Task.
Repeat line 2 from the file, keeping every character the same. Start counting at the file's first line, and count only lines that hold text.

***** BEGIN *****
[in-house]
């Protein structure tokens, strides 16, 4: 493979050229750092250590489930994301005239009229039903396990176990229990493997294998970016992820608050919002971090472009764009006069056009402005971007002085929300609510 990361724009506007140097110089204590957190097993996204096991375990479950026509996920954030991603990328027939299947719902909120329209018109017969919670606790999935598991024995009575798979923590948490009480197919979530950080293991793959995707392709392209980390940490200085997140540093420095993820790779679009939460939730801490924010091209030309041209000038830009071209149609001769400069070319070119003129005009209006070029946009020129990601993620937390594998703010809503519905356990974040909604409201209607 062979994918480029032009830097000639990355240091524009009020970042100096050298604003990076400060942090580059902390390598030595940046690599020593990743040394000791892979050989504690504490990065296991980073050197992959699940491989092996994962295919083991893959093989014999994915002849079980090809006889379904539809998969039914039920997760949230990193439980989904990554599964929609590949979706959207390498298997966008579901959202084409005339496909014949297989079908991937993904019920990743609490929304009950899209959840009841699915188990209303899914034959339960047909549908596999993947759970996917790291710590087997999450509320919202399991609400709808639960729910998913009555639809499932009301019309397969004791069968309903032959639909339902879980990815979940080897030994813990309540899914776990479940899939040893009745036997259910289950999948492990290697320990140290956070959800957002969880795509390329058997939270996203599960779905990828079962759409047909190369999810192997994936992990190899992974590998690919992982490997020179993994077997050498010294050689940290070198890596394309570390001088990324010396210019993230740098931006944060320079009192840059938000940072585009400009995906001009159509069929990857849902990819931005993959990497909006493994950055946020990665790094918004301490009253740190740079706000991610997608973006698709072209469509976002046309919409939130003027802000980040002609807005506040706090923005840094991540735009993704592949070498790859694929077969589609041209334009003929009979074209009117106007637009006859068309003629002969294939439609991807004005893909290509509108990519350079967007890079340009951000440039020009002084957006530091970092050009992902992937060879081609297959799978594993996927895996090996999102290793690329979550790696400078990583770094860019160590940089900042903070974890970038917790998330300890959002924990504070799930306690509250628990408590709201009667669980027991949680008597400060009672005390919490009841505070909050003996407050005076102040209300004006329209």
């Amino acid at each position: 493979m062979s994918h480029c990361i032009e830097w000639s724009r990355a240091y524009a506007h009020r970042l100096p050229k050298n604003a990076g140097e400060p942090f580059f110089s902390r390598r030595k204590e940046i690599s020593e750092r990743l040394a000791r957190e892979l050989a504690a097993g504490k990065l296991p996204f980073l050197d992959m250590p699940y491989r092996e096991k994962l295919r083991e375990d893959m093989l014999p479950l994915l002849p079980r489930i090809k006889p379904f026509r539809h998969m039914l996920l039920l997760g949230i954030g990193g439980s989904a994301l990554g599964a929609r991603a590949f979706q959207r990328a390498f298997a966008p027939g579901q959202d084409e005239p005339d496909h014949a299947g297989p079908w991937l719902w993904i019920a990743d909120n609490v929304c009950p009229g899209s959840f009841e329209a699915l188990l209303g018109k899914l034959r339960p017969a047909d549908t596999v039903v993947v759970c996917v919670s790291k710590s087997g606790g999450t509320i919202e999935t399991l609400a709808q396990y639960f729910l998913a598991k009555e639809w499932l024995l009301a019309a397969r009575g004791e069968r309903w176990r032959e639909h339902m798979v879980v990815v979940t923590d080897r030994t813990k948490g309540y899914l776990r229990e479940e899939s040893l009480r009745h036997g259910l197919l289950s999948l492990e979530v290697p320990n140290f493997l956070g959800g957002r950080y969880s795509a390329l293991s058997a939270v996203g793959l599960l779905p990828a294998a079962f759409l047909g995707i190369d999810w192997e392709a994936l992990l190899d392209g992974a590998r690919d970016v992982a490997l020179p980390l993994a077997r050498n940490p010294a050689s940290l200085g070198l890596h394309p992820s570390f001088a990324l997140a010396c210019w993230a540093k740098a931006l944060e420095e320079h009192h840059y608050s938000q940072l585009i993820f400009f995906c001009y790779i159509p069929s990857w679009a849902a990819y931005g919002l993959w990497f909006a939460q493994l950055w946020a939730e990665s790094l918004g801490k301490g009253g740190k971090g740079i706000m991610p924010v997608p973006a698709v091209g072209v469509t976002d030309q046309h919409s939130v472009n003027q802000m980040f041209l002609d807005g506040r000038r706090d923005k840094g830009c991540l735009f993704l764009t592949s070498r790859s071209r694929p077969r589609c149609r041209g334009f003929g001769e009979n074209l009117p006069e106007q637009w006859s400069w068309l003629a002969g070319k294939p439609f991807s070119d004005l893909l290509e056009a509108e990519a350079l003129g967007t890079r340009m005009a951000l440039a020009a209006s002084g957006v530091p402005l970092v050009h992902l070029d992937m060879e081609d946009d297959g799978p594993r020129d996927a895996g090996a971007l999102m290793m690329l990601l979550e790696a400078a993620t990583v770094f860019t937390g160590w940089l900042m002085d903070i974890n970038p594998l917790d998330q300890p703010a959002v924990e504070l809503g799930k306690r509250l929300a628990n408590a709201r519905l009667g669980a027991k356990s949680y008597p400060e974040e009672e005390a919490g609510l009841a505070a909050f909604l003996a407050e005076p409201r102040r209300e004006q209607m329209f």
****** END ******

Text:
């Protein structure tokens, strides 16, 4: 493979050229750092250590489930994301005239009229039903396990176990229990493997294998970016992820608050919002971090472009764009006069056009402005971007002085929300609510 990361724009506007140097110089204590957190097993996204096991375990479950026509996920954030991603990328027939299947719902909120329209018109017969919670606790999935598991024995009575798979923590948490009480197919979530950080293991793959995707392709392209980390940490200085997140540093420095993820790779679009939460939730801490924010091209030309041209000038830009071209149609001769400069070319070119003129005009209006070029946009020129990601993620937390594998703010809503519905356990974040909604409201209607 062979994918480029032009830097000639990355240091524009009020970042100096050298604003990076400060942090580059902390390598030595940046690599020593990743040394000791892979050989504690504490990065296991980073050197992959699940491989092996994962295919083991893959093989014999994915002849079980090809006889379904539809998969039914039920997760949230990193439980989904990554599964929609590949979706959207390498298997966008579901959202084409005339496909014949297989079908991937993904019920990743609490929304009950899209959840009841699915188990209303899914034959339960047909549908596999993947759970996917790291710590087997999450509320919202399991609400709808639960729910998913009555639809499932009301019309397969004791069968309903032959639909339902879980990815979940080897030994813990309540899914776990479940899939040893009745036997259910289950999948492990290697320990140290956070959800957002969880795509390329058997939270996203599960779905990828079962759409047909190369999810192997994936992990190899992974590998690919992982490997020179993994077997050498010294050689940290070198890596394309570390001088990324010396210019993230740098931006944060320079009192840059938000940072585009400009995906001009159509069929990857849902990819931005993959990497909006493994950055946020990665790094918004301490009253740190740079706000991610997608973006698709072209469509976002046309919409939130003027802000980040002609807005506040706090923005840094991540735009993704592949070498790859694929077969589609041209334009003929009979074209009117106007637009006859068309003629002969294939439609991807004005893909290509509108990519350079967007890079340009951000440039020009002084957006530091970092050009992902992937060879081609297959799978594993996927895996090996999102290793690329979550790696400078990583770094860019160590940089900042903070974890970038917790998330300890959002924990504070799930306690509250628990408590709201009667669980027991949680008597400060009672005390919490009841505070909050003996407050005076102040209300004006329209």